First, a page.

As a demonstration school, the University of Texas Elementary School shares best practices far and wide. On August 9 a group of administrators from the three school districts in the Rio Grande Valley along with visitors from the University of Texas School of Public Health came to learn about UT Elementary’s Healthy Families Initiative and tour the new school building.
The educators and public health professionals are part of a new initiative called Transforming Texas in Cameron County.
The initiative is a collaborative effort to encourage and equip Cameron County cities, towns and schools to improve policies, systems and environments to address tobacco-free living, healthy eating, active living and access to quality preventative health care. The University of Texas School of Public Health, Cameron County Health Department, the City of Brownsville and a nonprofit, Proyecto Juan Diego received a grant from The Center for Disease Control through the Texas Department of State Health Services for the initiative.
UT Elementary School was just one of the stops a team of 36 from the valley made in Travis, Williamson and Caldwell counties over a three-day period. Team members visited a number of nonprofits and government agencies working on similar issues, such as the Sustainable Food Center, Austin Independent School District and Caldwell County offices, to name a few.
According to Dr. Belinda Reininger, an associate professor in The University of Texas School of Public Health on the Brownsville Regional Campus, the individuals making the trip were looking at transforming Cameron County health through different lenses. Explaining the importance of having high-level school administrators on the trip, she said, “Cameron County is one of the poorest counties in the state and the schools serve as the primary way to serve children and their families.”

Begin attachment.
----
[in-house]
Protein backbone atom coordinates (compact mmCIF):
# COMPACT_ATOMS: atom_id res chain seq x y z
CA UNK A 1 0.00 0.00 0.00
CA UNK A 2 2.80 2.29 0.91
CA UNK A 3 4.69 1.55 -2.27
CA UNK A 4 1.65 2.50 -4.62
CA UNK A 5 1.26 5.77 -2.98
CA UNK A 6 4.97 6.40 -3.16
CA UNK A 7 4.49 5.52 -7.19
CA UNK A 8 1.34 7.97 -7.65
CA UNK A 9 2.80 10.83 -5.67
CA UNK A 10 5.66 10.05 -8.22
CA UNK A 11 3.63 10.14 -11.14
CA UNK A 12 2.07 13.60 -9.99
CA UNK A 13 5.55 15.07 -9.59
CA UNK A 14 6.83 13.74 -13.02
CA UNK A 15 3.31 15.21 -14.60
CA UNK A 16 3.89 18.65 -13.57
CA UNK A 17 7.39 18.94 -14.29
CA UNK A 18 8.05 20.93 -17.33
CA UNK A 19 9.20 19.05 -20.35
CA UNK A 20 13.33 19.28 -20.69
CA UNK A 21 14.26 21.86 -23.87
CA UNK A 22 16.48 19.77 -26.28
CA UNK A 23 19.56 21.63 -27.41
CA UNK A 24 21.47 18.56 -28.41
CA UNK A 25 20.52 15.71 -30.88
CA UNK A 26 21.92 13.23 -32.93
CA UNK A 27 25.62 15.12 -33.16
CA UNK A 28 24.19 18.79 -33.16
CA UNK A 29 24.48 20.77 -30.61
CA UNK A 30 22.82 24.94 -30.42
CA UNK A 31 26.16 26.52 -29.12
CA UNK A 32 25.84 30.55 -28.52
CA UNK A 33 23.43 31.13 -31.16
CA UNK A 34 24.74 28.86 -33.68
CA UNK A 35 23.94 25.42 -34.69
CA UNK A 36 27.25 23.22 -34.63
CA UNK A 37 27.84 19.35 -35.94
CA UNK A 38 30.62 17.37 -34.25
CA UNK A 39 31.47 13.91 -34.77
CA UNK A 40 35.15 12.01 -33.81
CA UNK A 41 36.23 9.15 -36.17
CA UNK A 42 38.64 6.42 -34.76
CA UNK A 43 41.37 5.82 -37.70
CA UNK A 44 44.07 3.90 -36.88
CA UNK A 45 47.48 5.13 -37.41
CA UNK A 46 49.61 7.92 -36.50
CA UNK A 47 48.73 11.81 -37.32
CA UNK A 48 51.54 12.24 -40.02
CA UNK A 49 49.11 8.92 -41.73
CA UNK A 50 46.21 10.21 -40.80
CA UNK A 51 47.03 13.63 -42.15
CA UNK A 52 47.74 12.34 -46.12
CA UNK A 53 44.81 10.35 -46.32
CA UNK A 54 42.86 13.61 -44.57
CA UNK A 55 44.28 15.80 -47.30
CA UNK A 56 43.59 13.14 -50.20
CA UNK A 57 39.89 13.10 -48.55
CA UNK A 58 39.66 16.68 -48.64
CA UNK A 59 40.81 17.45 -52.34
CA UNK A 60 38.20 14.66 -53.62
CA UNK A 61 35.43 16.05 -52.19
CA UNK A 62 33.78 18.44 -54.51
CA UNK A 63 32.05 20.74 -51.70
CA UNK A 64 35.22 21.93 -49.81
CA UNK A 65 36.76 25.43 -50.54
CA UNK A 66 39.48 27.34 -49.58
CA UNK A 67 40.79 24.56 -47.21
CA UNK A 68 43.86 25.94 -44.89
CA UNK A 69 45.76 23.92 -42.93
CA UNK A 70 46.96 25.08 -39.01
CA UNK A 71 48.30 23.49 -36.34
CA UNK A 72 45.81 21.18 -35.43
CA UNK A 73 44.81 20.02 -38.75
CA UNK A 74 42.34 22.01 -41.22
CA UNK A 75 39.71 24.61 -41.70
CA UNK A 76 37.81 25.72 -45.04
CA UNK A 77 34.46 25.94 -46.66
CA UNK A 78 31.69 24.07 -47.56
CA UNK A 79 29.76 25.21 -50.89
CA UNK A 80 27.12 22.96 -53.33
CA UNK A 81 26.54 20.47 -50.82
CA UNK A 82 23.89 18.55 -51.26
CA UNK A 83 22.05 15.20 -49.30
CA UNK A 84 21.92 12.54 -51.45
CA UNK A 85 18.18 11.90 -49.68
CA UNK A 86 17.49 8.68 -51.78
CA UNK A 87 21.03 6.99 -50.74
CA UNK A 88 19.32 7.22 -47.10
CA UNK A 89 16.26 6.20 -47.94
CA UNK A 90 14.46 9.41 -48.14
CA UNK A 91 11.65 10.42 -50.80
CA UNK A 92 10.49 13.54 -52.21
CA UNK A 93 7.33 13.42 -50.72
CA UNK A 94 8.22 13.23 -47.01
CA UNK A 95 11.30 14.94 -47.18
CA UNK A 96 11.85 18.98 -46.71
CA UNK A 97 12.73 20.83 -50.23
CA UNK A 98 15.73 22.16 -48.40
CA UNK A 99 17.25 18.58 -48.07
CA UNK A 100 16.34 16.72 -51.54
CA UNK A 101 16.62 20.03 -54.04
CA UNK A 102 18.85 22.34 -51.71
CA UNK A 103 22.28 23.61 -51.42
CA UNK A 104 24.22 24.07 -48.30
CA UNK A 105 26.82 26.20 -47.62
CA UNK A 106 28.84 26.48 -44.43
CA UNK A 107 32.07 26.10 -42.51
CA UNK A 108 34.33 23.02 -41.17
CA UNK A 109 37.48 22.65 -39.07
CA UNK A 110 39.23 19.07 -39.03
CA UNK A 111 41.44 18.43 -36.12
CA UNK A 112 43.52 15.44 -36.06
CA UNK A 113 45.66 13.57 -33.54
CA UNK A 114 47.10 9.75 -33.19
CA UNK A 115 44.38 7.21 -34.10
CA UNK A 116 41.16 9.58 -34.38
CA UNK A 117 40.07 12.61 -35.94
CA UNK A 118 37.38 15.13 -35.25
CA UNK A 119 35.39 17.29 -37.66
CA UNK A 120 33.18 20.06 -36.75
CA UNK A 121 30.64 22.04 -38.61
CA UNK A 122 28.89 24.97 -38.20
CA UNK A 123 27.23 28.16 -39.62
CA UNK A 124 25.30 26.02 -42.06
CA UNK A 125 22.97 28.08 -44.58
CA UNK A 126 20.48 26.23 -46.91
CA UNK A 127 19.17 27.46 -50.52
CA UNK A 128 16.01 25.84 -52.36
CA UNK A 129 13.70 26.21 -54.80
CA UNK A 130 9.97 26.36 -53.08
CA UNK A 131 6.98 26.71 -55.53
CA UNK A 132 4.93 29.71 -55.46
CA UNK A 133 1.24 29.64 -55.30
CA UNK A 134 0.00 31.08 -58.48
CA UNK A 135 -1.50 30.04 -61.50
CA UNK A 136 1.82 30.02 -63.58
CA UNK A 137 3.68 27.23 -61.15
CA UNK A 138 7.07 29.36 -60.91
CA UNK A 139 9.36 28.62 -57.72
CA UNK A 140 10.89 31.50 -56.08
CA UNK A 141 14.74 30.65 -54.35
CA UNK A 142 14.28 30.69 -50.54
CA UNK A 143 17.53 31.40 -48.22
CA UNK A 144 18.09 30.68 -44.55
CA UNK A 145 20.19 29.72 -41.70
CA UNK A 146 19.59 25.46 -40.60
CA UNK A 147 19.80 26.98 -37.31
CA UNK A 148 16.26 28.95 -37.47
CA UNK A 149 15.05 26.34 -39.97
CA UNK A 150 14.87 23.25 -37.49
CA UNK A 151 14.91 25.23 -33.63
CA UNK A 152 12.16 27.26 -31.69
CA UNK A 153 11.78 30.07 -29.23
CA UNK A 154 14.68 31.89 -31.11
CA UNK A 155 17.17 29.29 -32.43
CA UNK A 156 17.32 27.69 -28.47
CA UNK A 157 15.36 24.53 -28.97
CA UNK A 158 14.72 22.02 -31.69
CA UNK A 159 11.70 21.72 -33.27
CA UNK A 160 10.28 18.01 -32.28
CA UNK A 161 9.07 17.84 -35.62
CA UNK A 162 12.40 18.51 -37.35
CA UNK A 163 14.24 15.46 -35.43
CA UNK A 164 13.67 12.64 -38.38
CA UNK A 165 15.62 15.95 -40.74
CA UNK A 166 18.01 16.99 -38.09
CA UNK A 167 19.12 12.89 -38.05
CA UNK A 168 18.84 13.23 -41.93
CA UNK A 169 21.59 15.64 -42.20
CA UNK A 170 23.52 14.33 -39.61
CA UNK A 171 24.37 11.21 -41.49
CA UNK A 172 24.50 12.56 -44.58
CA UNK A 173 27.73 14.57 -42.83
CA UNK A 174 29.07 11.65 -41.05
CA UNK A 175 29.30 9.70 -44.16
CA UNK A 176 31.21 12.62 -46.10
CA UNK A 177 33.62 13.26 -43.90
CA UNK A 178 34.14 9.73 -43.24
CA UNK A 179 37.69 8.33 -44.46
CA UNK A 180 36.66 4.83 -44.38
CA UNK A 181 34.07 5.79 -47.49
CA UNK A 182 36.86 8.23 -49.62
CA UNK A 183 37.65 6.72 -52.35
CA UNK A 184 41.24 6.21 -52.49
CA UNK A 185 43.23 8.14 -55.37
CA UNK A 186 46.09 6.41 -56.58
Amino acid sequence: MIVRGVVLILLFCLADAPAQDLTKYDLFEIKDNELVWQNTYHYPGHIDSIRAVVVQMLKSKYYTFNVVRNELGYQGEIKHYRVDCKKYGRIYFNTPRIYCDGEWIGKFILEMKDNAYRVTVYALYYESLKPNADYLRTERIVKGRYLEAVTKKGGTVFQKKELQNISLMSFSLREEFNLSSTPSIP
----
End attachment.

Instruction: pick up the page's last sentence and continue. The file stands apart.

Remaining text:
Melissa Chavez, executive director of UT Elementary School and Bob Knipe, physical education teacher and coordinator of the Healthy Families Initiative, discussed the school’s philosophy and journey creating a system to support and foster healthy lifestyles as well as academic achievement. Chavez explained to the group that UT Elementary School was founded at a time when the state’s reading scores were extremely low. “We quickly realized that we had to teach more than reading; we had to teach kids how to live a well-rounded, healthy lifestyle. We want to take care of mind, body and spirit.”
“Data show the program works. Children learn better when they are healthy, when they eat right and exercise,” she said. Chavez also emphasized that the program could be created with very little money and without the new facilities that were completed in May.
When asked if the trip had been worthwhile, Reininger said, “A resounding yes—the trip was worth our time. There were a lot of ideas and sharing as well as collaboration across entities. And we shared some of the good things we have been doing in Cameron County—there is a lot happening there.”
“Everyone was very, very impressed with UT Elementary School,” said Reninger. “They are a model school and it is a unique opportunity that we were able to see it together. We came away with a lot of good ideas.”